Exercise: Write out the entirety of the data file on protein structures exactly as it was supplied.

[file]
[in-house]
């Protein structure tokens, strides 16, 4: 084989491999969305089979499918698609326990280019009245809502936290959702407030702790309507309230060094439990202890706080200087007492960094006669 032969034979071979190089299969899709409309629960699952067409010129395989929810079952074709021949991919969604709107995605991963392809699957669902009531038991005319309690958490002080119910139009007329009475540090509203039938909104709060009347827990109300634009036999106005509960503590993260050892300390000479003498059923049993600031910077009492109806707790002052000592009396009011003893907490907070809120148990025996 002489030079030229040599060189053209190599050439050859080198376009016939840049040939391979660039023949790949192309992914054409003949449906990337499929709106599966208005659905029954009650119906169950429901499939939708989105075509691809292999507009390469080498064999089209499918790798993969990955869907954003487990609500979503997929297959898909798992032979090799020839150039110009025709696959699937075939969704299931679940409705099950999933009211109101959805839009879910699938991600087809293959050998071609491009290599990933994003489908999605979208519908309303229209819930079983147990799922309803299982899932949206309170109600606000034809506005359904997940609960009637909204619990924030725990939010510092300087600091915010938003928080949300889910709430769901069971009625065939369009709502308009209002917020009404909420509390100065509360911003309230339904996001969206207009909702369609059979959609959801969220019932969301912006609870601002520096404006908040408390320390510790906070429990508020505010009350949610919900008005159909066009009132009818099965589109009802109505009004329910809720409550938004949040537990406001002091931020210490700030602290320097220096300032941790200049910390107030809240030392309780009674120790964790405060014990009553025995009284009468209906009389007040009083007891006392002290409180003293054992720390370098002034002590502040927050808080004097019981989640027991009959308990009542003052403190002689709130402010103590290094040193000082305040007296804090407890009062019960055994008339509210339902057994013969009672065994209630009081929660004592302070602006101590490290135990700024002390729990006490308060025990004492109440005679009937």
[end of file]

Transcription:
[in-house]
């Protein structure tokens, strides 16, 4: 084989491999969305089979499918698609326990280019009245809502936290959702407030702790309507309230060094439990202890706080200087007492960094006669 032969034979071979190089299969899709409309629960699952067409010129395989929810079952074709021949991919969604709107995605991963392809699957669902009531038991005319309690958490002080119910139009007329009475540090509203039938909104709060009347827990109300634009036999106005509960503590993260050892300390000479003498059923049993600031910077009492109806707790002052000592009396009011003893907490907070809120148990025996 002489030079030229040599060189053209190599050439050859080198376009016939840049040939391979660039023949790949192309992914054409003949449906990337499929709106599966208005659905029954009650119906169950429901499939939708989105075509691809292999507009390469080498064999089209499918790798993969990955869907954003487990609500979503997929297959898909798992032979090799020839150039110009025709696959699937075939969704299931679940409705099950999933009211109101959805839009879910699938991600087809293959050998071609491009290599990933994003489908999605979208519908309303229209819930079983147990799922309803299982899932949206309170109600606000034809506005359904997940609960009637909204619990924030725990939010510092300087600091915010938003928080949300889910709430769901069971009625065939369009709502308009209002917020009404909420509390100065509360911003309230339904996001969206207009909702369609059979959609959801969220019932969301912006609870601002520096404006908040408390320390510790906070429990508020505010009350949610919900008005159909066009009132009818099965589109009802109505009004329910809720409550938004949040537990406001002091931020210490700030602290320097220096300032941790200049910390107030809240030392309780009674120790964790405060014990009553025995009284009468209906009389007040009083007891006392002290409180003293054992720390370098002034002590502040927050808080004097019981989640027991009959308990009542003052403190002689709130402010103590290094040193000082305040007296804090407890009062019960055994008339509210339902057994013969009672065994209630009081929660004592302070602006101590490290135990700024002390729990006490308060025990004492109440005679009937």